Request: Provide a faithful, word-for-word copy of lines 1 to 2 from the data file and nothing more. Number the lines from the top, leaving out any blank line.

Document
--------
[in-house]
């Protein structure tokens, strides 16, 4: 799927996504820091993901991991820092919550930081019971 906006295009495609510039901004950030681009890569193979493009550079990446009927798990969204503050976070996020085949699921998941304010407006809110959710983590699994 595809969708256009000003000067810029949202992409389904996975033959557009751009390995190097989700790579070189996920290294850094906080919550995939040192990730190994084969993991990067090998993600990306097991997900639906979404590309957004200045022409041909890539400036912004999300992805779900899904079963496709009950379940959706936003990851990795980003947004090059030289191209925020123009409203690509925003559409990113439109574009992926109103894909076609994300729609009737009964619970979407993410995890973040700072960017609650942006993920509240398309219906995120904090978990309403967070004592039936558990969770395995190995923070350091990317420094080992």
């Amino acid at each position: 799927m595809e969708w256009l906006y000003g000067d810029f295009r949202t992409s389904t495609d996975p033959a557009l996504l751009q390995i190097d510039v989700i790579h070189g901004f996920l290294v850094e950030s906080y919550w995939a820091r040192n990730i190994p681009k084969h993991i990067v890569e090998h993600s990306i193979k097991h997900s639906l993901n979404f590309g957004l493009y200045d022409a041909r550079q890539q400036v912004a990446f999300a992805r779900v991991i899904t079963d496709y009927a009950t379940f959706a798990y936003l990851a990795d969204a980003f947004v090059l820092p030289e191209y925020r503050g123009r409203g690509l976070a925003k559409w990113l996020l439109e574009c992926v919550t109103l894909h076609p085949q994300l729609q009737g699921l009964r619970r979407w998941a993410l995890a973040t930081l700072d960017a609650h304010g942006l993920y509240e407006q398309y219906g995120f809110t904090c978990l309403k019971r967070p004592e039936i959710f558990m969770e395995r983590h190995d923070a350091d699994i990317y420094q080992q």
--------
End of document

[in-house]
């Protein structure tokens, strides 16, 4: 799927996504820091993901991991820092919550930081019971 906006295009495609510039901004950030681009890569193979493009550079990446009927798990969204503050976070996020085949699921998941304010407006809110959710983590699994 595809969708256009000003000067810029949202992409389904996975033959557009751009390995190097989700790579070189996920290294850094906080919550995939040192990730190994084969993991990067090998993600990306097991997900639906979404590309957004200045022409041909890539400036912004999300992805779900899904079963496709009950379940959706936003990851990795980003947004090059030289191209925020123009409203690509925003559409990113439109574009992926109103894909076609994300729609009737009964619970979407993410995890973040700072960017609650942006993920509240398309219906995120904090978990309403967070004592039936558990969770395995190995923070350091990317420094080992």